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I am writing an application where in a certain block I need to exponentiate reals around 3*500*500 times. When I use the exp(y*log(x)) algorithm, the program noticeably lags. It is significantly faster if I use another algorithm based on playing with data types, but that algorithm isn't very precise, although provides decent results for the simulation, and it's still not perfect in terms of speed.

Is there any precise exponentiation algorithm for real powers faster than exp(y*log(x))?

Thank you in advance.

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2 Answers 2

up vote 5 down vote accepted

If you need good accuracy, and you don't know anything about the distribution of bases (x values) a priori, then pow(x, y) is the best portable answer (on many -- not all -- platforms, this will be faster than exp(y*log(x)), and is also better behaved numerically). If you do know something about what ranges x and y can lie in, and with what distribution, that would be a big help for people trying to offer advice.

The usual way to do it faster while keeping good accuracy is to use a library routine designed to do many of these computations simultaneously for an array of x values and an array of y values. The catch is that such library implementations tend to cost money (like Intel's MKL) or be platform-specific (vvpowf in the Accelerate.framework on OS X, for example). I don't know much about MinGW, so someone else will need to tell you what's available there. The GSL may have something along these lines.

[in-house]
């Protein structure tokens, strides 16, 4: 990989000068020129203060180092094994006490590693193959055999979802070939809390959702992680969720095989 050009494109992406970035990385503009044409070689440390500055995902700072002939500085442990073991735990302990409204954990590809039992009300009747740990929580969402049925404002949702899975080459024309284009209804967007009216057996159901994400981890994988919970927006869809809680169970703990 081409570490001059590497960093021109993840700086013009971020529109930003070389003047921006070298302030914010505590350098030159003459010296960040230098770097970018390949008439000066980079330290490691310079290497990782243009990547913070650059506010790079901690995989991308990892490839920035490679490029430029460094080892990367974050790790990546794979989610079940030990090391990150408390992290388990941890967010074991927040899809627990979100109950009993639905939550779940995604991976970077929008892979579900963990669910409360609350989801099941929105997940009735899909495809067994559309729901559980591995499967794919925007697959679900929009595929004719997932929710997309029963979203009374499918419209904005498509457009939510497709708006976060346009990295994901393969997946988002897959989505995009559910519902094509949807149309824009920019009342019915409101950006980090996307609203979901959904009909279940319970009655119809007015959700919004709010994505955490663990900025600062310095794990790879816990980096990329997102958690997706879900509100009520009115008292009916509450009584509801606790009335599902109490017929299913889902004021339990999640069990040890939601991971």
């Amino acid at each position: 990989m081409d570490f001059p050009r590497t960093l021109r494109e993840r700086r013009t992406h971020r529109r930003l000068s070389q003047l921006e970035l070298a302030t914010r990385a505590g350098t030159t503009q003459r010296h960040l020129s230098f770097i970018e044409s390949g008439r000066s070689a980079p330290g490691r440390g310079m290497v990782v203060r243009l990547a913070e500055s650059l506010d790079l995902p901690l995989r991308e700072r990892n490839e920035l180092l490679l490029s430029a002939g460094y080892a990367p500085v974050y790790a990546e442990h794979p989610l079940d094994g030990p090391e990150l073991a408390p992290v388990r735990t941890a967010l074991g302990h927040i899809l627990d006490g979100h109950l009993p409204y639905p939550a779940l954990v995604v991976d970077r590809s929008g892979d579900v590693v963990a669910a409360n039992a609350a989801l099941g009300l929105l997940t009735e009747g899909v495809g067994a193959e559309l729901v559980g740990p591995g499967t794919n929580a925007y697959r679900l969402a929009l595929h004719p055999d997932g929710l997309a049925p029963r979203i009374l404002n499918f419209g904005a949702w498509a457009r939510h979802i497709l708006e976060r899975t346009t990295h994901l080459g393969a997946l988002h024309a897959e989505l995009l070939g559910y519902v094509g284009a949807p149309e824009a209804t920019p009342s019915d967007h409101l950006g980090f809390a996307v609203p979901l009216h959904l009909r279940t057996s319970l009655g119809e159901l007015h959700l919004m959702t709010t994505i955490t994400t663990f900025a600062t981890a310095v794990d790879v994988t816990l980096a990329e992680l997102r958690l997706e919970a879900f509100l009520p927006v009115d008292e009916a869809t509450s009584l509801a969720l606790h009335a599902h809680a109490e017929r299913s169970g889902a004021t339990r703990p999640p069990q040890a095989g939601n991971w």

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Depending on your algorithm (in particular if you have few to no additions), sometimes you can get away with working (at least partially) in log-space. You've probably already considered this, but if your intermediate representation is log_x and log_y then log(x^y) = exp(log_y) * log_x, which will be faster. If you can even be selective about it, then obviously computing log(x^y) as y * log_x is even cheaper. If you can avoid even just a few exponentiations, you may win a lot of performance. If there's any way to rewrite whatever loops you have to get the exponentiation operations outside of the innermost loop, that's a fairly certain performance win.

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+1 for the log space suggestion. –  Stephen Canon Sep 20 '09 at 21:11

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